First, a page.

Inside Scoop: We break down what fermentation is, the benefits and risks and how you can make your own cultured vegetables at home.

This post was submitted by Tara Henos or The Mama H, wife and mama, living in Southern California with a passion for healthy living.

I’ve only learned about fermented foods about five years ago. I heard about sauerkraut and I thought, “No wonder I like brats!”. Now, I eat sauerkraut out of the jar I buy at Costco by the spoonful and I still think it’s so delicious. When people think of fermentation, what often comes to mind is wine or beer. But, as it turns out, you can ferment (or culture) so many other things. And no, unfortunately drinking wine or beer does not have the same benefits as eating cultured vegetables for example because the fermentation process is different. Sorry!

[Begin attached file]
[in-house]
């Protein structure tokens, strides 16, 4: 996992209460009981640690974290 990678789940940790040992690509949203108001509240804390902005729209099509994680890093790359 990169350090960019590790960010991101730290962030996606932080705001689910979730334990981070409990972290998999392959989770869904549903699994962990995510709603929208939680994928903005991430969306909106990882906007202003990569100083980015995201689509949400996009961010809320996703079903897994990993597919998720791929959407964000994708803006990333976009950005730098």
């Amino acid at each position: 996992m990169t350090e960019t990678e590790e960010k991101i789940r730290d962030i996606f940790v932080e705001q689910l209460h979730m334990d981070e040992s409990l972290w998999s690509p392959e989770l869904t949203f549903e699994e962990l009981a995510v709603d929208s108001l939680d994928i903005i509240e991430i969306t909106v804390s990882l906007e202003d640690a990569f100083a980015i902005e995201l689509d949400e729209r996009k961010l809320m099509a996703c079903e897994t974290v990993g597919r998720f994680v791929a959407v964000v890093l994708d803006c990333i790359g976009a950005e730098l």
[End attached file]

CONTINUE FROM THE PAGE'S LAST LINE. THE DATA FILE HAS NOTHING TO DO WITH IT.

Fermented foods seem to be all the rave these days. Have you been to Whole Foods or another natural food store lately?

I’m sure you’ve seen a wall or end-cap specifically dedicated to kombucha (a.k.a booch) and other fermented or probiotic drinks. As you may or may not know, booch is a fermented tea! The fermentation process allows it to become a bubbly drink known for its probiotic qualities (and a great substitute for alcoholic drinks). Other known fermented foods include sauerkraut, kimchi, tempeh, miso, pickles, kefir and plain yogurt.

We’ve all heard by now that probiotics are incredibly beneficial to your gut and overall health and in boosting your immune system. Before getting to the benefits though, let’s backtrack and talk about what fermentation really is. Uncovering this process will help us understand where some of these benefits may come from.



Fermentation specifically refers to a chemical conversion that takes place when you add a salty mixture (called brine) to a food and let it sit overnight. In the absence of oxygen, the yeast or bacteria convert sugars to organic acids or alcohol.